Stoked in Stockholm: My Maiden Adventure (Part 2)

    After a great start to my first solo trip, I spent three days in the city of Stockholm. In this post I have tried to highlight more on the places which I covered within those three days instead of focusing on details. I went to a lot of places and would like to cover as many of them as possible, along with some important information.

    We woke up with a massive hangover, thanks to the night before (read it here). Iris and I packed our lunches and left for the ‘Royal Palace’. It is an extremely impressive building located at the centre of the city. We got to see the ‘Change of Guard’ Ceremony, which was taking place when we got there. I had witnessed the British Guard Changing Ceremony in London but the Swedish version was a first and it turned out to be quite entertaining.  Stockholm is full of museums and there is literally no end to them. We decided to visit only a couple of museums which were famous for their uniqueness. Our first museum visit in the city was the ‘Vasa Museum(Entry Fee: 100SEK). We took the ferry to another island (the ferry expense was covered by the SL card) called ‘Djurgården’. What makes the museum so special is the original 17th Century ship of King Vasa displayed there.  It is enormous and amazing to look at; I was fascinated to see what ships looked like in that era.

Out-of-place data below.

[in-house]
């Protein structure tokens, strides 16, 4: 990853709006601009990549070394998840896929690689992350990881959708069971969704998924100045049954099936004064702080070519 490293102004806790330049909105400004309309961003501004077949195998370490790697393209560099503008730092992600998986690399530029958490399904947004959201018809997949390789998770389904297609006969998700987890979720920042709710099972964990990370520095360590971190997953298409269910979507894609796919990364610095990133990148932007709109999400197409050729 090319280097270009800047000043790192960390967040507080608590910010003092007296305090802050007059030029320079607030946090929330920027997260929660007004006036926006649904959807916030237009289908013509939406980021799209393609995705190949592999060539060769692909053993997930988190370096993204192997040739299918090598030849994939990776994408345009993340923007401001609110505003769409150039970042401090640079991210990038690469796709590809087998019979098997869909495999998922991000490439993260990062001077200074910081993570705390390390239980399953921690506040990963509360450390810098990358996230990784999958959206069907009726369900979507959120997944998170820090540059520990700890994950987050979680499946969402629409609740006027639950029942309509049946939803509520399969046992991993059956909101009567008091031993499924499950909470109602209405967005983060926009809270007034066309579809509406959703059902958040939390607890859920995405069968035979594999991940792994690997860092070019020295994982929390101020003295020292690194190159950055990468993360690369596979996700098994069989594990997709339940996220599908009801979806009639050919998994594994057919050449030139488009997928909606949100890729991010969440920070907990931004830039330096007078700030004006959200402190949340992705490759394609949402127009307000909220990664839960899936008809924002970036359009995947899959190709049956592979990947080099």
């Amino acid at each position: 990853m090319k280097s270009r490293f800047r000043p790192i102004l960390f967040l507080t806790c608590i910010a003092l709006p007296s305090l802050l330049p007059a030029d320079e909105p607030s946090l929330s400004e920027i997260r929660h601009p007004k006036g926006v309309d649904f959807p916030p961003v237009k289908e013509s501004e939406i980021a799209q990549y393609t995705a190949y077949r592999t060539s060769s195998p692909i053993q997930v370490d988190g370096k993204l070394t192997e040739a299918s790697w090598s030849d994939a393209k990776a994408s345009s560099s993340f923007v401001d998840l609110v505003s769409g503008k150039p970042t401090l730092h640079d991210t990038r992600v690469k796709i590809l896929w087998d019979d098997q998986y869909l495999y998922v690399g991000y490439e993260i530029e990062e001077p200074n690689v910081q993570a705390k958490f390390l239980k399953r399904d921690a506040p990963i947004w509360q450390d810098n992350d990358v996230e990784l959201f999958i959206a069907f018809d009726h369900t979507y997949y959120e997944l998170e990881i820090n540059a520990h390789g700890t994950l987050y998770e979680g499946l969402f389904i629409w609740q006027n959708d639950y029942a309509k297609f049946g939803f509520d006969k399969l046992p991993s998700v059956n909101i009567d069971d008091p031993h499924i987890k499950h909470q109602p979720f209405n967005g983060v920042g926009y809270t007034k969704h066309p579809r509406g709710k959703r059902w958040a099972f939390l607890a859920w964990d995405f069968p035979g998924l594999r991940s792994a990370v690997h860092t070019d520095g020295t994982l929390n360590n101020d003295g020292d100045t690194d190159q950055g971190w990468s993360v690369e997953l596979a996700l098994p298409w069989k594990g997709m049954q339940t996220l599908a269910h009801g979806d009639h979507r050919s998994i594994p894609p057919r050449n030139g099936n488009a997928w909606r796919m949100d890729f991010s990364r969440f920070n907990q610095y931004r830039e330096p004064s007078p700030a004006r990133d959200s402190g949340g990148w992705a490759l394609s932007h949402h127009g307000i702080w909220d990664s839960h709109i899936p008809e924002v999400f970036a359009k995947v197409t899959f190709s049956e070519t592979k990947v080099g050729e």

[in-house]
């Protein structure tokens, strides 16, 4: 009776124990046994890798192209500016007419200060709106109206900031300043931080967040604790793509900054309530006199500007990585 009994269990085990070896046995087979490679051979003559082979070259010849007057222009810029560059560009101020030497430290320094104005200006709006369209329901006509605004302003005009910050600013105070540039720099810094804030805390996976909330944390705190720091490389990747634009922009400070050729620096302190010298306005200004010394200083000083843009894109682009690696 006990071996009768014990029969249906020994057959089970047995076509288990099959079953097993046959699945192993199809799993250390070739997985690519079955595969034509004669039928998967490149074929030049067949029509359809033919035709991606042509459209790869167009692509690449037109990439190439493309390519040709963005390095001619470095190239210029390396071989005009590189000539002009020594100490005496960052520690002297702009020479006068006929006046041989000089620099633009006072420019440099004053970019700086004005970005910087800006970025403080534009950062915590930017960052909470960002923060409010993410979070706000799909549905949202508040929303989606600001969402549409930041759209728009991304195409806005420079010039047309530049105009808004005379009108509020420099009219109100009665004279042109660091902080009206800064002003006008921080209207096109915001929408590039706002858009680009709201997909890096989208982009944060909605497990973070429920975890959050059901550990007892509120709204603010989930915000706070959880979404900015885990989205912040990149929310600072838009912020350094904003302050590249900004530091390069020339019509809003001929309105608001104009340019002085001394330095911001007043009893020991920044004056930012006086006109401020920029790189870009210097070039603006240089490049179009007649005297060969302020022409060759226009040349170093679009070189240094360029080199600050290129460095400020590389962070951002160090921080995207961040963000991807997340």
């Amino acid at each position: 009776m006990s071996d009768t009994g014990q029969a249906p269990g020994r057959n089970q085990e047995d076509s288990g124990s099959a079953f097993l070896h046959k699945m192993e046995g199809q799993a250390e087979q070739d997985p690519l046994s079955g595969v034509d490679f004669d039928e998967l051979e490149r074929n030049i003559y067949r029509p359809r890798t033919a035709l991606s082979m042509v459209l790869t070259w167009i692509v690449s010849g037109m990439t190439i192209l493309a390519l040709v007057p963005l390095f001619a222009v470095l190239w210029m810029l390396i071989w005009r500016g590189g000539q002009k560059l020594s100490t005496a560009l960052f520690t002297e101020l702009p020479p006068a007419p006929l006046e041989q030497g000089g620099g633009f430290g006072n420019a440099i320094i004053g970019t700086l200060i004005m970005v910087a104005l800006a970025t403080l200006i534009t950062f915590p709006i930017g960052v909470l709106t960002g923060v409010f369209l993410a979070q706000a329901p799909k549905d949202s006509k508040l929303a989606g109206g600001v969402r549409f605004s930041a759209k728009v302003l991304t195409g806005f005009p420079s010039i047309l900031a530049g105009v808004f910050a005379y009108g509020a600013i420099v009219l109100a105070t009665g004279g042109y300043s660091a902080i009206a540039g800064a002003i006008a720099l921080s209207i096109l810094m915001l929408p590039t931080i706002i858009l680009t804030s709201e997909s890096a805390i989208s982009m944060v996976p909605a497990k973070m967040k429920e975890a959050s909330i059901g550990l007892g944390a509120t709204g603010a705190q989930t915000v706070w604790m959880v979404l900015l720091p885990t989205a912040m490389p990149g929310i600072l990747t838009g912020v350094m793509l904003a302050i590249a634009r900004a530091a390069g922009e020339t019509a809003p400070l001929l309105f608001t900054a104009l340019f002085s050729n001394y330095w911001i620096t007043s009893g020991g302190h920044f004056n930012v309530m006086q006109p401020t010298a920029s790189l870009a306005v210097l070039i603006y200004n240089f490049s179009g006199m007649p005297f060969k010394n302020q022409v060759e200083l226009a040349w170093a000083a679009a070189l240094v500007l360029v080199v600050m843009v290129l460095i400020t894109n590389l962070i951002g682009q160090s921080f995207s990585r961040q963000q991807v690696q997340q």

The second (and last) museum we visited was the ‘Medieval Museum’ (Free Entry). Iris was a great fan of Medieval History and it came off as obvious because the way that Swedish History was embedded within the heart of the city, it was difficult to not fall in love with it. Even a person like me (who has no interest in history) can’t possibly resist getting excited about it so I recommend it for sure. The Medieval Museum was also extraordinary. It was small but had a good collection of medieval artefacts collected throughout the city’s evolution.  As if this wasn’t enough history for the day, Iris took me to a medieval-time themed bar in Galma Stan called the ‘Medeltidskrogen Sjätte Tunnan’.  This was probably the best thing which happened to me in Stockholm. The place was located underground, at least two floors below the road. The interiors were exactly like the medieval times and the waitresses were dressed in medieval era costumes. It blew my mind and I just couldn’t get enough of the place. We tried a special Medieval drink known as ‘MEAD’, a must try if you are in Stockholm.

    Iris had some seminar to attend the next day, so I took this opportunity to visit some places on my To—Do list which had already been paid for. While she was away, I went to see the ‘City Hall’ of Stockholm. I took a guided tour which was around 100 SEK. The City Hall (also referred as ‘Stadshuset’) is the place where the Nobel Prize banquet is held each year. The Swedish parliament sessions also used to take place in the same building before the current parliament was built. It was fascinating to stand in the same hall as where some of the greatest Nobel Prize winners must have shared space in past. It was an informative tour and worth every penny. I highly recommend adding the City Hall on your list while in Stockholm. Ever since childhood, we have heard about people winning Nobel Prizes and I was proud to finally have the opportunity to see the place where the Prize Ceremony took place. There was also the ‘Concert Hall’ (also known as the Cultural Centre). The Concert Hall was a part of the paid tour of the Cultural Hall building. Within 60 SEK,we had an English guide who told us interesting stories about the Ceremony Hall. All I can say is that at that moment, there was a sense of pride inside my heart just for standing in that atmosphere.